“This year has been particularly bad,” adds Pete.

“The Royal Pigeon Society sets up race points where birds are flying north, south, east and west.

“If flocks cross paths, they'll join another flock and go off in a different direction and don't get home.

“Pigeons are the same as starlings. They like flying together.

“The losses are heavy because there are so many birds in the sky at one go.”

Pigeon racing can be a lucrative business.

A recent race had prize money of £16,000 and a racer at nearby Woodhouse pocketed £7,000 from one big win, with the prize sometimes split between breeder and racer.

Pete races in the North Midlands Continental Club, a specialist club. 

“If you want to go for the big money then that's the sort of club you have to go in,” he says.
Pigeon racing is also an expensive business.

There are Federation fees, club fees as well as corn to buy. Good birds also don't come cheap and can change hands for hundreds of pounds locally.

The world record paid for a racing pigeon is about £150,000. 

Ounce for ounce, that makes it more valuable than a race horse and, sadly, the pigeons' peak racing years are all too brief.

Pete explained: “Their peak racing years are the first two or three years but some get burnt out because they're sent racing every week. I don't do that. I get them ready for a set race.

“Some birds will race until they're six or seven years old. 

“We once had a hen that won a 500-mile race when it was ten and did it four or five times.


“I have one pigeon that is 15 years old. He's just a stock pigeon but he bred more than 20 winners. You don't get rid of birds like that.”

Pete, who worked as a foreman at an industrial cleaning company, is proud that he's had more 500-mile race wins than anyone else in his club.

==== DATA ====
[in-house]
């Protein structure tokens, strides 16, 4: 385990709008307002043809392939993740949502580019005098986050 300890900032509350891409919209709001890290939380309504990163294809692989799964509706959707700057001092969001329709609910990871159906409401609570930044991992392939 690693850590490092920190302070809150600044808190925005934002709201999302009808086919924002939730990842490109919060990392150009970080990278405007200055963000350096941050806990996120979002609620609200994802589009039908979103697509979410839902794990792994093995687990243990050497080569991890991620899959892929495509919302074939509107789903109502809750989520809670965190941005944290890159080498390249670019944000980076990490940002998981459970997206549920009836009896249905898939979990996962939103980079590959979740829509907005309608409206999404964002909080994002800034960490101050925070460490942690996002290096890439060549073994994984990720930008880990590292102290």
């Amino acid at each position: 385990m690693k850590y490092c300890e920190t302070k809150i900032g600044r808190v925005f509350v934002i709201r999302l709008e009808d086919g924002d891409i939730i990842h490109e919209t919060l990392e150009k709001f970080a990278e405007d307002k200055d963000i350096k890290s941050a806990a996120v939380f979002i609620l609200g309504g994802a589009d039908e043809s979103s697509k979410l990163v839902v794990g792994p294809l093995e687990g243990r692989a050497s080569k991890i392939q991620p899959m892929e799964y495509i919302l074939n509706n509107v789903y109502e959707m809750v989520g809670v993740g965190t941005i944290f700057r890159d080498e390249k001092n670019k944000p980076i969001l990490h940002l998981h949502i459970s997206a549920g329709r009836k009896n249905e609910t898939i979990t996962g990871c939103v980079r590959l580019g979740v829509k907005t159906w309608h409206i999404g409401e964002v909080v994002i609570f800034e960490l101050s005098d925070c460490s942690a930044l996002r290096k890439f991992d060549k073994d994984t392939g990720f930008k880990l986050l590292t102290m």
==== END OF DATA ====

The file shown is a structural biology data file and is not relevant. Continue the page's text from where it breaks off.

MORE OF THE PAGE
He's one of a dying breed, a solo operator, after two previous helpers passed away. Many lofts are “three or four-handed” now to spread the workload.

The sport is holding up well despite the many modern-day distractions and the Swallownest club still has 16 regular flyers

After 57 years following a hobby he loves, the race is far from over for Pete Overton, one of Rotherham's most experienced pigeon men.

“I'm not one to sit at home in the day watching TV,” he says, before locking up the loft and heading home. 

“I still enjoy racing pigeons and while ever I'm fit and able, this is what I'll do.”




THE pigeon race season runs from April until September and in the off season, come rain or snow, Pete Overton goes down to his loft every day to change their water and make sure they're all right.

This is also where the unglamorous part of bird keeping comes in.

“If a bird is huddled up, I'll look at their droppings to see if anything is wrong with them,” he said.

“Sometimes a bird will just fall off the perch and die so I have to cut them up and have a look inside to see what's wrong.

“I had two die once and couldn't weigh it up. I looked in them and found they'd been eating slug pellets.”




RACING pigeons are intelligent creatures and love home comforts.

“People don't realise how cleve they are,” says Pete Overton.

“We lost a pigeon a couple of months ago. Another flyer didn't know he had it so he basketed it it up and put a ring on it.

“He was trying to train it so one day he let it go for a fly and it flew straight back to me instead.

“Pigeons know where they are better off and where their luxuries are. They're not daft.”


THE most Pete Overton has paid for a pigeon is £250 — but the best he had was given him for free in a swap.

“It bred winners. It was unreal,” said Pete. “It laid six eggs and it had six winners.

“I had another pigeon called Pound for Pound. It won me a gold medal and a merit award.”